# Interquartile Range (IQR)

Remember the range? The range is a quick way to get a sense for the spread of a dataset. But it has a weakness, which is that it's highly sensitive to outliers. In other words, the range is not robust.

Fortunately, there's a modified, robust version of the range called the *interquartile range*, or
IQR. It is just the difference between the third and first quartiles:

**Definition.** Given a dataset `X`, the *interquartile range (IQR)* is given
by:

Calculating the IQR involves the following steps:

- Sort the dataset.
- Find
*Q3*, also known as the "third quartile". This is "the" value such that 75% percent of the data are lower than this number. I use scare quotes here because this value isn't generally unique. - Find
*Q1*, or the "first quartile". This is "the" value such that 25% of the data are lower than this number. Again, Q1 isn't generally unique. - The IQR is just the difference between Q3 and Q1.

As it happens, computing quartiles is surprisingly complicated. I've always used statistical software to calculate it, and never knew how complicated it is until I looked it up to write this section. For now the gymnastics involved in calculating quartiles are a distraction to the main IQR concept. So in the example below I'll simply give you the Q1 and Q3. We'll return to quartiles later in the section on percentiles and quartiles.

## Example: Test scores for a reasonably challenging chemistry test

Recall the chemistry test scores:

83, 87, 61, 92, 38, 78, 73, 55, 98, 74, 86, 69, 40, 83

As I mentioned above, the Q1 and Q3 calculations are complicated. In practice you'll use statistics software to find them. So here I'll just tell you that Q1 is 59.5 and Q3 is 86.25. (I'm using the so-called "exclusive" approach; see Calculating the Interquartile Range in Excel for info on how to perform the calculation in Excel.) So the IQR is 86.25 - 59.5 = 26.75.

## Strengths of the interquartile range as a measure of spread

**The IQR is like the range, but robust.** That
is, outliers in the dataset don't impact the IQR much. This is the main reason we use the IQR.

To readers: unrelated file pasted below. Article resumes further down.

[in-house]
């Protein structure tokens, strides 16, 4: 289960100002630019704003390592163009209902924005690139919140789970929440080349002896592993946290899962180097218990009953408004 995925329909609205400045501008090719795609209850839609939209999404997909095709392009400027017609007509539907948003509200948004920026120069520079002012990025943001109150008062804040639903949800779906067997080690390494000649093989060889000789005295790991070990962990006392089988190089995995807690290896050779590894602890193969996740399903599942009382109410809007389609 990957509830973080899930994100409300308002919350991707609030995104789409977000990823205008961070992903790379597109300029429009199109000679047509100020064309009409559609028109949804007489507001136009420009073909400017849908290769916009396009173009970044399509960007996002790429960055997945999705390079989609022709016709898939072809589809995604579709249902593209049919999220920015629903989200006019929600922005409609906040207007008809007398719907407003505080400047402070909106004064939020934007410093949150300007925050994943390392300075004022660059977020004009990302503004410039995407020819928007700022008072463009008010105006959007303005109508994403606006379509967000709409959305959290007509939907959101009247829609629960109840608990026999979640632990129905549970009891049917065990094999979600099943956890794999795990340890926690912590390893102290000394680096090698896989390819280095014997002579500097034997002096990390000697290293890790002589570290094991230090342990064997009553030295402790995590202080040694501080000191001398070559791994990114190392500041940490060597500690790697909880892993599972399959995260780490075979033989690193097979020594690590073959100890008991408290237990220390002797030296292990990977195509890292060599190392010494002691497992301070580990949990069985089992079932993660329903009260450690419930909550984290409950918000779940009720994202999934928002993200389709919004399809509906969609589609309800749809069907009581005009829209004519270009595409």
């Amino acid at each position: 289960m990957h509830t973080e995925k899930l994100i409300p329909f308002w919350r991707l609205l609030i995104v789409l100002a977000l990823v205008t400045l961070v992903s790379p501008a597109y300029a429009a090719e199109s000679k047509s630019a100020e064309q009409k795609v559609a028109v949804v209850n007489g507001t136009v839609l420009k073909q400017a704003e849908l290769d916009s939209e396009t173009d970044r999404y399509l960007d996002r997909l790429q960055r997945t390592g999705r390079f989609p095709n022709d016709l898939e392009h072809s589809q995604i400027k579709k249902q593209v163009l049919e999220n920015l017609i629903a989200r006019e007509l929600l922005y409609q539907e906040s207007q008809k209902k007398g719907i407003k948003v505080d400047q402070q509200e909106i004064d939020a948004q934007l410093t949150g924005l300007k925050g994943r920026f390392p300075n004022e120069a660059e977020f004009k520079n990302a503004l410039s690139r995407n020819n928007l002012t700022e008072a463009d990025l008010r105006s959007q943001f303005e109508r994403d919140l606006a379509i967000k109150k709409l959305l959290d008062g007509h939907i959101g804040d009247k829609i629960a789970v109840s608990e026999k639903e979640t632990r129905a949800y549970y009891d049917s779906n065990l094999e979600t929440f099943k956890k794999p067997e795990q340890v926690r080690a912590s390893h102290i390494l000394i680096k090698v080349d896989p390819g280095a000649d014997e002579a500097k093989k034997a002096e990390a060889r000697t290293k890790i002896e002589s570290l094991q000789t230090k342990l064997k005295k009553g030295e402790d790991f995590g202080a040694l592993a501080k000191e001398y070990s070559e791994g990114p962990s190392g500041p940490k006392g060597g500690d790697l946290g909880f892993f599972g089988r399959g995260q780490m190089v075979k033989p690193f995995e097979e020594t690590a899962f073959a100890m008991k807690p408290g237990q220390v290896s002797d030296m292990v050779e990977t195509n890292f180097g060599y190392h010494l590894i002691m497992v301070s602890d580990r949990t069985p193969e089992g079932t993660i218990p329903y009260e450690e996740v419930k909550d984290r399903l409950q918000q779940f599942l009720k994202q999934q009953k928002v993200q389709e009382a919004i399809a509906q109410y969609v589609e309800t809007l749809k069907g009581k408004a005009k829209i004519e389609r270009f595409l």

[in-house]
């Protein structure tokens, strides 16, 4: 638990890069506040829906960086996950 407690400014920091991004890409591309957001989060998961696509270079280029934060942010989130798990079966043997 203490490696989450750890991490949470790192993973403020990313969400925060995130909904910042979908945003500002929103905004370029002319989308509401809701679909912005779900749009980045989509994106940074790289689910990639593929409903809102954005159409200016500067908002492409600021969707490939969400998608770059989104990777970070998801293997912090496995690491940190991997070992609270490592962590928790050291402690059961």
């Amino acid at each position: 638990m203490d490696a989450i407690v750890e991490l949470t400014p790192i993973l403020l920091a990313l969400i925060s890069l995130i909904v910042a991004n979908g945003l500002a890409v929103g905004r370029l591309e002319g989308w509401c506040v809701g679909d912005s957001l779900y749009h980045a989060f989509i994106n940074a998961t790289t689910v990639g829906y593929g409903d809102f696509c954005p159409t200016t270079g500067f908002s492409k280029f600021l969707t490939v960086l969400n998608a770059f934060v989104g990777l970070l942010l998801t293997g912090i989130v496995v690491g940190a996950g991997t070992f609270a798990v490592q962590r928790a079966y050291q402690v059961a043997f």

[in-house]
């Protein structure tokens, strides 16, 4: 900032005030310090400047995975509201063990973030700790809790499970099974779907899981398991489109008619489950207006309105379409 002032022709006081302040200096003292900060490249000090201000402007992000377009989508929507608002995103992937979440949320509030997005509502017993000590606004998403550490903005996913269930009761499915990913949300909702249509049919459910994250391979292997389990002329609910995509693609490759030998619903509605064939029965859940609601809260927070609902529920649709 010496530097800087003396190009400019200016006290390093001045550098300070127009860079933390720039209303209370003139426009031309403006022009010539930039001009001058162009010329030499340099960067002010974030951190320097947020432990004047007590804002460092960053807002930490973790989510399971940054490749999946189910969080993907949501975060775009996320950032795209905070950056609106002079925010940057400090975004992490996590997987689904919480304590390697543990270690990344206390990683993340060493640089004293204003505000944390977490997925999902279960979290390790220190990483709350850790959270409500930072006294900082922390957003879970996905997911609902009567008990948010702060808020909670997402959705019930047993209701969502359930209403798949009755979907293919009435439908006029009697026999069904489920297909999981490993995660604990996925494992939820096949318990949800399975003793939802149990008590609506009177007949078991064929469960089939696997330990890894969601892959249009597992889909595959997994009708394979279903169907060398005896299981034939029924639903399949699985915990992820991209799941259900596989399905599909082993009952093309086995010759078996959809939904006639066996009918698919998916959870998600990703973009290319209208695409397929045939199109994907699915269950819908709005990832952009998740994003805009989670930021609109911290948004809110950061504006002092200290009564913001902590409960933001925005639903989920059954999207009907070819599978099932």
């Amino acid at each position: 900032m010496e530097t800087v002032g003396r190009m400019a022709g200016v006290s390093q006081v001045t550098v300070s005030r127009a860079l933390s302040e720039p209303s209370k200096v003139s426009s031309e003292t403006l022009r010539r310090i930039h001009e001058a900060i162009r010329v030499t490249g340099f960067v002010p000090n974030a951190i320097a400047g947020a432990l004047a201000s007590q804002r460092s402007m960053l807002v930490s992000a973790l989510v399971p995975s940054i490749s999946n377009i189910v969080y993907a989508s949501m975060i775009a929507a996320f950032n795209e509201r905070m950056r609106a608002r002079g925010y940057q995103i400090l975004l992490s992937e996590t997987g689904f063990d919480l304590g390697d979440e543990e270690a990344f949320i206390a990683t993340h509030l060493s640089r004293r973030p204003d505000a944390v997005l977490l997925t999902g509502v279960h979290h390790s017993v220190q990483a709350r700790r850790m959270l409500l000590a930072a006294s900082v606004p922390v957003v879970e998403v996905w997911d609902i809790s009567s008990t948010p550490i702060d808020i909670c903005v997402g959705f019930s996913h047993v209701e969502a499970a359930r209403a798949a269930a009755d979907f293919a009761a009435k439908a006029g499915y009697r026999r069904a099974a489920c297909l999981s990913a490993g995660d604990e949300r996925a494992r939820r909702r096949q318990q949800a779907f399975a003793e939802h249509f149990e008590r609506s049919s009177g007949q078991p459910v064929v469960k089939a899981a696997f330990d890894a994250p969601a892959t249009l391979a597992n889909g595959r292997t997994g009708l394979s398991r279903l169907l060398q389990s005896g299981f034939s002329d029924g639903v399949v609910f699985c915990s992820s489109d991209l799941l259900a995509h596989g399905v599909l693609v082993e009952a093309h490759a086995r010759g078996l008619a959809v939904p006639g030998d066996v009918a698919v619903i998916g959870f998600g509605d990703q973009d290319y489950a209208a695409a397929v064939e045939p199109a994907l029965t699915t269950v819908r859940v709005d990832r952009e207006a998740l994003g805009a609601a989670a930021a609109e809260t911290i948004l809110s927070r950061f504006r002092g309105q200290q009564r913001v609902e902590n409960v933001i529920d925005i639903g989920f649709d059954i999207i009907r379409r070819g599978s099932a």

**The IQR is conceptually simple.** Though the
quartile calculation is complicated, the IQR concept is simple. It's just the
range of the middle 50% of the dataset.

## Weaknesses of the interquartile range as a measure of spread

**The IQR is highly scale-dependent.** Like the
range, the IQR measurement very much depends on the size of the values in the dataset. It's hard to compare
IQRs across datasets that use different scales.

**The IQR doesn't fully incorporate the dataset's
values.** Like the range, the IQR focuses more on group endpoints, and accounts for the data values
themselves only indirectly. For example, in many cases you can change individual data in the dataset and it
won't change the IQR at all. This is great for outliers but arguably less great for non-outlier data.

**The IQR throws away a lot of data.** The
point of throwing out the upper and lower quarters of the data is to remove outliers, but that's arguably
more data than we need to throw out. (Those quarters can't be full of outliers, because then they wouldn't
be outliers.)

Accordingly, the *interdecile range* is an alternative to the IQR. With the interdecile range, we
throw out the top and bottom 10% of the data, and take the range of the middle 80%. The IQR is more common
than the interdecile range, but it's still good to know about it.

Note that boxplots are a useful way to visualize the IQR.